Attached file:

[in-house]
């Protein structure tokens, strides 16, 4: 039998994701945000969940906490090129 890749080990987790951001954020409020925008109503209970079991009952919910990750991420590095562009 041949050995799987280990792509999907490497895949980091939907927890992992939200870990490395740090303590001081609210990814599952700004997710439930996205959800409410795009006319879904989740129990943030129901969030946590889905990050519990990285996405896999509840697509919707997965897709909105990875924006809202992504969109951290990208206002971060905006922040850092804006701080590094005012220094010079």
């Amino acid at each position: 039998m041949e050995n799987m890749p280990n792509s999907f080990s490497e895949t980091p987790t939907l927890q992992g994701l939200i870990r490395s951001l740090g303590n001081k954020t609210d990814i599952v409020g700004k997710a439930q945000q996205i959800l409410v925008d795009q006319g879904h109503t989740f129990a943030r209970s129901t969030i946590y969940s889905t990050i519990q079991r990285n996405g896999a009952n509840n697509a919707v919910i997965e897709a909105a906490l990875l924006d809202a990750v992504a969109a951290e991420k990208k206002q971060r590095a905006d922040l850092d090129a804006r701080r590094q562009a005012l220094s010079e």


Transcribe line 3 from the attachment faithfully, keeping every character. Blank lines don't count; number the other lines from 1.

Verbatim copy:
């Amino acid at each position: 039998m041949e050995n799987m890749p280990n792509s999907f080990s490497e895949t980091p987790t939907l927890q992992g994701l939200i870990r490395s951001l740090g303590n001081k954020t609210d990814i599952v409020g700004k997710a439930q945000q996205i959800l409410v925008d795009q006319g879904h109503t989740f129990a943030r209970s129901t969030i946590y969940s889905t990050i519990q079991r990285n996405g896999a009952n509840n697509a919707v919910i997965e897709a909105a906490l990875l924006d809202a990750v992504a969109a951290e991420k990208k206002q971060r590095a905006d922040l850092d090129a804006r701080r590094q562009a005012l220094s010079e």